Now, are you ready for a really techy answer?
Coaplen, who helps develop and tests Cane Creek’s suspension, brings the engineer’s perspective: “Damping is always opposite the direction of velocity. One nice rule to remember is that compression damping tries to keep the wheel on the ground, rebound damping tries to keep the wheel off the ground.”
Sound backwards? Just remember, the damping is what resists movement. So, dialing back the damping from 100% allows movement. Controlled movement. Just the kind we like. The damping circuits built into our forks and shocks control the movement enough to let the tire move up just quick enough to absorb the bump, then let it back down just quick enough to immediately get back in contact with the ground.
Fortunately, the rest of Coaplen’s advice is in laymen’s terms:
“First up, the tire is the most important part of your setup with regards to traction. If you have too high air pressure in your tires, the best suspension the world won’t help you. As you will likely hear from everyone because its true, (damping settings) are highly dependent on user preference. Assuming we’re discussing low speed compression (LSC) and low speed rebound (LSR) damping, too much LSR damping will not allow the wheel to track terrain, leading to skipping. Another problem with too much LSR (when no HSR circuit exists) is packing up, obviously a bad thing. Too little rebound damping will feel like an uncontrolled spring (which it is!), but I suggest running rebound as quickly as possible while staying out of the uncontrolled spring range.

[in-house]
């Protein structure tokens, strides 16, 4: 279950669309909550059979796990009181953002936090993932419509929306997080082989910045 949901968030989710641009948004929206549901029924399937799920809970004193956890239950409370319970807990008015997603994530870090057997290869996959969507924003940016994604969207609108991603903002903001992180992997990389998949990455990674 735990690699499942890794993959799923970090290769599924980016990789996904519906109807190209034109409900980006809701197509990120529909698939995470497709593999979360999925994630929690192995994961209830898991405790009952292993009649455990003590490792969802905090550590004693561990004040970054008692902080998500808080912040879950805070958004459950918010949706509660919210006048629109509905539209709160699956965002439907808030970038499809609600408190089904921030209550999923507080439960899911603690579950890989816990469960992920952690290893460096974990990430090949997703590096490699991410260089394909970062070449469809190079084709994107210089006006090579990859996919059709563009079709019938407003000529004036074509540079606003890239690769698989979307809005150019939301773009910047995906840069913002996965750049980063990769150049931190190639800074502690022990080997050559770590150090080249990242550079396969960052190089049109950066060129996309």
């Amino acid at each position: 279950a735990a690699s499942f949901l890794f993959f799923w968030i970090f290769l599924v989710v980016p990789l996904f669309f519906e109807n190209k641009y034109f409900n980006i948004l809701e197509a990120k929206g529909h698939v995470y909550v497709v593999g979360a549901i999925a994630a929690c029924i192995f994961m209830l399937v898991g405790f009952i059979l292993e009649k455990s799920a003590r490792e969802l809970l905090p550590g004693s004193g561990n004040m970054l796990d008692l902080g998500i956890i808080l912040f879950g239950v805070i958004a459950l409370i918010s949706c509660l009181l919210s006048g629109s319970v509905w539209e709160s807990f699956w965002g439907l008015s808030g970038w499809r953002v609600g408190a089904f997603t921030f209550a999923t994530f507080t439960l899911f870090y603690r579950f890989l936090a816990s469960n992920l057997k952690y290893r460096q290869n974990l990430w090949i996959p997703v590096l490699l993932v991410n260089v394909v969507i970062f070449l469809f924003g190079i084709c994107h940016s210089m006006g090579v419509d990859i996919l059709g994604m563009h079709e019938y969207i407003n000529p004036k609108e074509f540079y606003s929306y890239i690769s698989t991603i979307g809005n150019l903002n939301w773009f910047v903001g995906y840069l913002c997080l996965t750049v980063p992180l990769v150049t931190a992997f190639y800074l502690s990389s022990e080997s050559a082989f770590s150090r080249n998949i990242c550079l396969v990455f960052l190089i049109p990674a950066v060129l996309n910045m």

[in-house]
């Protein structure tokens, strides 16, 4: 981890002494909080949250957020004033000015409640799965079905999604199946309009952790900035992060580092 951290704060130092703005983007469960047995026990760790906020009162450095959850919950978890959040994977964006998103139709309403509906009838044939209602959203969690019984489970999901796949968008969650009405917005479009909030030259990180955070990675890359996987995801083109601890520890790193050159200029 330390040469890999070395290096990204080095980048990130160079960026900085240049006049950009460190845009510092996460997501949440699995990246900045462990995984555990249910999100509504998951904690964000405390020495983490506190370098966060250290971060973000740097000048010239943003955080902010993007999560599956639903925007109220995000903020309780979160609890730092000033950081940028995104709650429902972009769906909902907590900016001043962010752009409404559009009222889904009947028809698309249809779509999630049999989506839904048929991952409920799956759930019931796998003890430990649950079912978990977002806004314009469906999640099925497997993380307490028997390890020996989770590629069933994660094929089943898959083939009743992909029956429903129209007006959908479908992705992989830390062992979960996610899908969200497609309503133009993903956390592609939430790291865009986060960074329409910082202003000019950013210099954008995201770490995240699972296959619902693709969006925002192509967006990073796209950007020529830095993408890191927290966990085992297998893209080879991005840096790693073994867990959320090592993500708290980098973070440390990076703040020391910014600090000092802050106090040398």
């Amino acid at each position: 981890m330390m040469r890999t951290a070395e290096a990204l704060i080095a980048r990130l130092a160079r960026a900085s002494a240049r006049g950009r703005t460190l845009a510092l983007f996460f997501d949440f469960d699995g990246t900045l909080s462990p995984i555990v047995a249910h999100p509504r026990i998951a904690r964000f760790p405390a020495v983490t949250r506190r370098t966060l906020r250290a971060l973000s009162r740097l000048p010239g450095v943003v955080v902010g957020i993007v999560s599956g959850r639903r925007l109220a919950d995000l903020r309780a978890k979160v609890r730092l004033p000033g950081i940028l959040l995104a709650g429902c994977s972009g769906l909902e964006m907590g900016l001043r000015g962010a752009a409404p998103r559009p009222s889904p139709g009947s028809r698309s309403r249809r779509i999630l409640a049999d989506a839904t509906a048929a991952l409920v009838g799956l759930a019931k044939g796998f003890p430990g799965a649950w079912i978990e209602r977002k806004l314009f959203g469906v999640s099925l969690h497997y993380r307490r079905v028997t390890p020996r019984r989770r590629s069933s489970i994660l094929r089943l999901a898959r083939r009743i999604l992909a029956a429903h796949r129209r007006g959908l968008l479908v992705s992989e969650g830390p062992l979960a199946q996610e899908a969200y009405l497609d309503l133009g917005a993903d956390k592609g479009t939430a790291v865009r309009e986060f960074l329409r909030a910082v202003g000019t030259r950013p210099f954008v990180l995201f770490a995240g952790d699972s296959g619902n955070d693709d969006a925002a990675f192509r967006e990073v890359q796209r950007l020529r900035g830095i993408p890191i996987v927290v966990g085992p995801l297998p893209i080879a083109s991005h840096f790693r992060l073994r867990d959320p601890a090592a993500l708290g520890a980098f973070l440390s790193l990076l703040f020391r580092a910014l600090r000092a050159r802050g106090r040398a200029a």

“One beauty of the Climb Switch on our Double Barrel shocks is that rebound can be run faster (less damping) in “open” mode than is allowed by other shocks. This is because a shock properly damped in rebound for “fast riding” will feel too bouncy and annoying when climbing with your weight back and on saddle. If you only have one setting, you’re compromising between performance when you’re seated and when you’re standing and descending. So, if you’re not running a Double Barrel with CS, I’d recommend setting rebound damping a hair slower for climbing and a hair faster for descending.”
That last bit mirrors much of what we’ve heard throughout this series: It’s OK to change it based on the course you’re riding.
So, where to start?
My recommendation is finding a short, mild descent that lets you get some speed, carve a few turns and hit a couple roots/ruts/rocks and small drops or jumps. Something between 30-60 seconds long so you can quickly ride back to the top and repeat. At the top, open your shock’s rebound all the way and make a run. Then do it again with your rebound as set as slow as it’ll go. Go back and forth for a couple runs until you get a good feel for each setting. Now, do the same with the fork, making sure your slowest setting actually lets it return quick enough to prevent nose diving. By moving from one extreme to the other with one component at a time, you’ll get a good sense of what fast and slow rebound settings feel like. You almost certainly won’t settle at either end of the spectrum, but it provides good base knowledge from which you can find your ideal settings.
Stay tuned for parts four through six, where we dive into more complicated adjustments…